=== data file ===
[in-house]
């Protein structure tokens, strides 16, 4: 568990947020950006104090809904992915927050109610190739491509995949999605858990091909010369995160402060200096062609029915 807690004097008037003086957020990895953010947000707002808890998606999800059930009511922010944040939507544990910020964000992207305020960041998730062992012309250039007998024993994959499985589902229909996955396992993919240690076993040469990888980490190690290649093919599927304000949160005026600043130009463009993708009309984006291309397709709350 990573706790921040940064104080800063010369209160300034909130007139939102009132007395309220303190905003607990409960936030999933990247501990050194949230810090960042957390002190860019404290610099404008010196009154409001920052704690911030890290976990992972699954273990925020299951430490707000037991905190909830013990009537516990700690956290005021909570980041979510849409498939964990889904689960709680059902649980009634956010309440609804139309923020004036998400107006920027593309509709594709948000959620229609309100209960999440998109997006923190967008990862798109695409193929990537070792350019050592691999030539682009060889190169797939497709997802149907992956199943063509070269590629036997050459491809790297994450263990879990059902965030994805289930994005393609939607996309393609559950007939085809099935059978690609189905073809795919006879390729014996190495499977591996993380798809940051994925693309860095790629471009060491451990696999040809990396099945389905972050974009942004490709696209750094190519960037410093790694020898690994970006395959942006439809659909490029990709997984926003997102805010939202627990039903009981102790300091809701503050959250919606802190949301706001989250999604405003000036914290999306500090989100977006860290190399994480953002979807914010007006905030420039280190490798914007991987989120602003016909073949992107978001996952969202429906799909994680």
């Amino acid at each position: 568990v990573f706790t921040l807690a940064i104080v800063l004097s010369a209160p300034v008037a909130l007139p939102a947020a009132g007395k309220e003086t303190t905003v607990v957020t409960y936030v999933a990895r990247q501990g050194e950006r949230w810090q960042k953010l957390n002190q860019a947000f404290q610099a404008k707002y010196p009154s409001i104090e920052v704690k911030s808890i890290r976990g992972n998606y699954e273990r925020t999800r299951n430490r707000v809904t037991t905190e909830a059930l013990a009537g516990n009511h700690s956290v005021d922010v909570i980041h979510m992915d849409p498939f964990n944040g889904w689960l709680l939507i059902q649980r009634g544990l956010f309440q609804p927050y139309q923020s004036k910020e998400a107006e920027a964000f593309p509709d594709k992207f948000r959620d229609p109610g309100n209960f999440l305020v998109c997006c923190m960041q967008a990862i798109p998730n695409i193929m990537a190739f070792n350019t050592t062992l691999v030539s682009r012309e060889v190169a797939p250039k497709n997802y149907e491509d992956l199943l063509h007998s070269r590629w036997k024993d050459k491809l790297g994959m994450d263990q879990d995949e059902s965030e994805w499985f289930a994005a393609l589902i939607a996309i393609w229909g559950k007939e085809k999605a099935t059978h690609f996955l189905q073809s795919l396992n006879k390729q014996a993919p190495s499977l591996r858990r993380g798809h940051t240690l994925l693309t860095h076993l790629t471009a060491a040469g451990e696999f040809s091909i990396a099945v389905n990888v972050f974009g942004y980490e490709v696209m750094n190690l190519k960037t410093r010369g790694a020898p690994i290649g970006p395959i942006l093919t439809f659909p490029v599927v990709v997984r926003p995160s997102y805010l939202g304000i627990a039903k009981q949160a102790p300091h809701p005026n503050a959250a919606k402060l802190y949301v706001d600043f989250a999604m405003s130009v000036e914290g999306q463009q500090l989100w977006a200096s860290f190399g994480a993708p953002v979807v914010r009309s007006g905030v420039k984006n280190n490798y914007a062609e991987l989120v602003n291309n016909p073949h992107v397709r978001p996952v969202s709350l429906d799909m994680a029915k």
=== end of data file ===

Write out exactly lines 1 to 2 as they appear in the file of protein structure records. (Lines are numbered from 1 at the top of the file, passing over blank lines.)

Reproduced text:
[in-house]
């Protein structure tokens, strides 16, 4: 568990947020950006104090809904992915927050109610190739491509995949999605858990091909010369995160402060200096062609029915 807690004097008037003086957020990895953010947000707002808890998606999800059930009511922010944040939507544990910020964000992207305020960041998730062992012309250039007998024993994959499985589902229909996955396992993919240690076993040469990888980490190690290649093919599927304000949160005026600043130009463009993708009309984006291309397709709350 990573706790921040940064104080800063010369209160300034909130007139939102009132007395309220303190905003607990409960936030999933990247501990050194949230810090960042957390002190860019404290610099404008010196009154409001920052704690911030890290976990992972699954273990925020299951430490707000037991905190909830013990009537516990700690956290005021909570980041979510849409498939964990889904689960709680059902649980009634956010309440609804139309923020004036998400107006920027593309509709594709948000959620229609309100209960999440998109997006923190967008990862798109695409193929990537070792350019050592691999030539682009060889190169797939497709997802149907992956199943063509070269590629036997050459491809790297994450263990879990059902965030994805289930994005393609939607996309393609559950007939085809099935059978690609189905073809795919006879390729014996190495499977591996993380798809940051994925693309860095790629471009060491451990696999040809990396099945389905972050974009942004490709696209750094190519960037410093790694020898690994970006395959942006439809659909490029990709997984926003997102805010939202627990039903009981102790300091809701503050959250919606802190949301706001989250999604405003000036914290999306500090989100977006860290190399994480953002979807914010007006905030420039280190490798914007991987989120602003016909073949992107978001996952969202429906799909994680």